Morphology, ultrastructure and phylogeny of beewolf exocrine glands


Hymenoptera possess a huge variety of exocrine glands that serve several functions. Most studies were concerned with social species and some glands are thought to have evolved in response to the requirements of the social group. European beewolves have a number of exocrine glands that are interesting because of their special function or because of their possible homology with "social" glands.

Female European beewolves possess unique antennal glands with an exceptional morphology so far undescribed in other Hymenoptera that function as brood pouches for symbiotic bacteria of the genus Streptomyces. In both sexes there are large cephalic glands. In females these glands are involved in the preservation of the prey, whereas in males they produce and store the male sex pheromone.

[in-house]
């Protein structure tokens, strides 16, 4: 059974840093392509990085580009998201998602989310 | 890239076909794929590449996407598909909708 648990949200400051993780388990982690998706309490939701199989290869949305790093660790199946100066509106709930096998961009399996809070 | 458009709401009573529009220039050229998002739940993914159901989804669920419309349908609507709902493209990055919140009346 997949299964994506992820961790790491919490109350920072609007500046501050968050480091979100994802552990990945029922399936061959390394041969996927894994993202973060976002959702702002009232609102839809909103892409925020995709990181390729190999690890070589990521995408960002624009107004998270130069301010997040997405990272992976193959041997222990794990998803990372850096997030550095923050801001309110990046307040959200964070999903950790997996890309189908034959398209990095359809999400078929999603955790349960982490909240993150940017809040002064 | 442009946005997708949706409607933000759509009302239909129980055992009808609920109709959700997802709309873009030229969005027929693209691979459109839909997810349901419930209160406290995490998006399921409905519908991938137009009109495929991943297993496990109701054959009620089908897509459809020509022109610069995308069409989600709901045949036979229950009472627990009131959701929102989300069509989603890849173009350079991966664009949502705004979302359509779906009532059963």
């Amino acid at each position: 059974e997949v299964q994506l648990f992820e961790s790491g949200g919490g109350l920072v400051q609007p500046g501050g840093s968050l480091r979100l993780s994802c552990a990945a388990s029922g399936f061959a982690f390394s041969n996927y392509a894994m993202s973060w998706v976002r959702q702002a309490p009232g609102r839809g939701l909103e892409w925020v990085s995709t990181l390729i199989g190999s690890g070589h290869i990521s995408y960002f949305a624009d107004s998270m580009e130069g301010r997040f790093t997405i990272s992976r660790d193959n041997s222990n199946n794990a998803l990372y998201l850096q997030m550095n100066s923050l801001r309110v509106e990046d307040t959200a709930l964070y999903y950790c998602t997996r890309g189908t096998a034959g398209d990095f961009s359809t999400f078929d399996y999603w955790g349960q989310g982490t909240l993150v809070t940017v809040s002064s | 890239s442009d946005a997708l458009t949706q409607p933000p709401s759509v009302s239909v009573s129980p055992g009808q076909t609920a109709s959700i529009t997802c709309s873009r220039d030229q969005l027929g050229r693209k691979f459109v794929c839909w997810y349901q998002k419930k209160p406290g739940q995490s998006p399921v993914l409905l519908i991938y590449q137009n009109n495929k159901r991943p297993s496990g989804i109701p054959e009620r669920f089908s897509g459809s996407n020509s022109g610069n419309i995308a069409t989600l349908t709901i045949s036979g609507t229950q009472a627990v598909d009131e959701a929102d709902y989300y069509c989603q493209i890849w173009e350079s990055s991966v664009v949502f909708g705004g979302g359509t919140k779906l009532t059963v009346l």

We examine the fine- and ultrastructure of the described glands using light and electron microscopy (SEM/TEM) and reconstruct their morphology either with sections or with NMR spectroscopy using the 3D-Visualisation-software Amira®. To elucidate the evolutionary origin of these glands and their possible initial functions we conduct comparative analyses of other species of aculeate hymenoptera.



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TEM micrograph of class 3 gland cell in antenna

Fotos © Wolfgang Göttler